Ra Magic is real Discovered in the s magic is now a bona fide field of engineering There s magic in heavy industry and magic in your home It s what s next after electricity Student mage Laura Ferno

  • Title: Ra
  • Author: SamHughes
  • ISBN: null
  • Page: 193
  • Format: Web Original
  • Magic is real.Discovered in the 1970s, magic is now a bona fide field of engineering There s magic in heavy industry and magic in your home It s what s next after electricity.Student mage Laura Ferno has designs on the future her mother died trying to reach space using magic, and Laura wants to succeed where she failed But first, she has to work out what went wrong AnMagic is real.Discovered in the 1970s, magic is now a bona fide field of engineering There s magic in heavy industry and magic in your home It s what s next after electricity.Student mage Laura Ferno has designs on the future her mother died trying to reach space using magic, and Laura wants to succeed where she failed But first, she has to work out what went wrong And who her mother really was.And whether, indeed, she s dead at allAvailable online at qntm ra

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      Published :2019-01-02T20:33:45+00:00

    One thought on “Ra”

    1. There have been many stories which say they are about defining what magic is and giving it strict rules. All these stories have nothing on this one.minor spoilers for chapter 4ish onThis is book by a science nerd, for science nerds. It's got heaps and heaps of techno babble, which rather than sounding completely ridiculous (star trek), it sounds like the author has a deep understanding of the way that magical physics works, and how people would use and think about it. The technobabble builds off [...]

    2. I got immediately turned off by the use of aggressive technobabble. I had seen this book recommended because of its well thought out and understandable magic system I found something that is essentially the opposite. In books like WoT you have Nynaeve going 'hmm it feels like i should weave fire just so' and healing someone. In this book we have Laura creating spells using 'heavyweight theoretical results' of Quantum Mechanics and Vector Calculus. The point being, theres no difference between sa [...]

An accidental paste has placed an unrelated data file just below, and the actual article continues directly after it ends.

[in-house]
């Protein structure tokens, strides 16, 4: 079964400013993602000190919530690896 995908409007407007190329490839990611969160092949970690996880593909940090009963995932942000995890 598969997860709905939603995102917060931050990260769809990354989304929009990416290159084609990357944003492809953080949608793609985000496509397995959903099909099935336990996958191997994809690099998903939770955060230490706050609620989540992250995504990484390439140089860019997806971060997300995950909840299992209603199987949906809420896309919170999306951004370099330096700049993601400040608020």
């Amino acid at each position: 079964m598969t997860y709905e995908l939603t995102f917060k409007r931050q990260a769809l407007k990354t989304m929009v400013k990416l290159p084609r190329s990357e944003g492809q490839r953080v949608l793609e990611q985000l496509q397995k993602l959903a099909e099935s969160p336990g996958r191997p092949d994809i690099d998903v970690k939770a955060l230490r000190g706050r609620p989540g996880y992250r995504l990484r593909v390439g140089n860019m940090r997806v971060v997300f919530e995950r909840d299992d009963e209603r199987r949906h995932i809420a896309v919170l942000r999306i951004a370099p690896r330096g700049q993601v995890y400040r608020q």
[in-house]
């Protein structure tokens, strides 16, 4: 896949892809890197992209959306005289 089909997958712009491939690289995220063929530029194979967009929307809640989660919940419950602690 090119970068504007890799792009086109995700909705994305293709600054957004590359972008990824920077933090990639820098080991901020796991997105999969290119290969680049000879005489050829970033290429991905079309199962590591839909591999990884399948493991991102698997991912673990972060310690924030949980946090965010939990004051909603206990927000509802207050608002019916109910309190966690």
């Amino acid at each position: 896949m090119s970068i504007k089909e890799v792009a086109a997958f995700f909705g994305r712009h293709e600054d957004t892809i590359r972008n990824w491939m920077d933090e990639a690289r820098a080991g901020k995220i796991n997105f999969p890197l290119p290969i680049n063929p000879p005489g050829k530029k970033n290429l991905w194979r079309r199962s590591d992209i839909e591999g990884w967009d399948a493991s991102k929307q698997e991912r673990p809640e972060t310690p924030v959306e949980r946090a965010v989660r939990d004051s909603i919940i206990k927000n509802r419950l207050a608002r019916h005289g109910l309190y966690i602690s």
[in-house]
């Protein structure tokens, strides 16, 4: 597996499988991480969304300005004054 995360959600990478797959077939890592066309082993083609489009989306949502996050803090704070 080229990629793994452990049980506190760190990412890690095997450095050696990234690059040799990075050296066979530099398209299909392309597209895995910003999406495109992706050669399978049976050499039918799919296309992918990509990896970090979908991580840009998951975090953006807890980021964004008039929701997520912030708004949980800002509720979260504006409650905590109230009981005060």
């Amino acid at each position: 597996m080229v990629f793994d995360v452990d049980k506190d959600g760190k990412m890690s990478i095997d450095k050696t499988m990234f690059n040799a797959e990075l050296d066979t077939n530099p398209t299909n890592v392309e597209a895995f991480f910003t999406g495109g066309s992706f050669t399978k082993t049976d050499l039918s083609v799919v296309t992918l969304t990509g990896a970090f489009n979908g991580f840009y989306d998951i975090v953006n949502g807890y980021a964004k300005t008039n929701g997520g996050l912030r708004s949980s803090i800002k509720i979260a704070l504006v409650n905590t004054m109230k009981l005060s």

3. When I complained that Harry Potter and the Methods of Rationality had little scientific exploration of magic even though the protagonist was eager and well equipped to do so, a friend recommended this book. I was not disappointed.It takes place in a world much like ours except that a new branch of physics was discovered in the 1970s. It was called magic because its practice vaguely resembles the old superstitions (staff, spells in a weird language, bracelets, drawings on the floor, etc.). It is [...]

    4. This is an incredible sci fi story. It starts off as science fantasy, where magic is real but follows predictable laws—to the point that it is classified as a branch of physics. Then, two thirds of the way through, we discover that magic is simulated by a solar system-spanning artificial intelligence named Ra, and that the Earth is an artificial pre-singularity recreation after a war broke out between physical and virtual humans.The physical humans eventually won the war and implemented magic [...]

    5. Magic is real, and it's a lot like physics. This is the initial conceit of *Ra*, a mildly interesting item of web fiction with a well-developed notion of how magical energy should work. With the world and several magical mysteries well-established, the story launches into various tangents and intricacies which tie together and explain the system, the central characters playing a sort of pinball to their grand, solar-system encompassing machine.As it turns out, topics of simulation, recording and [...]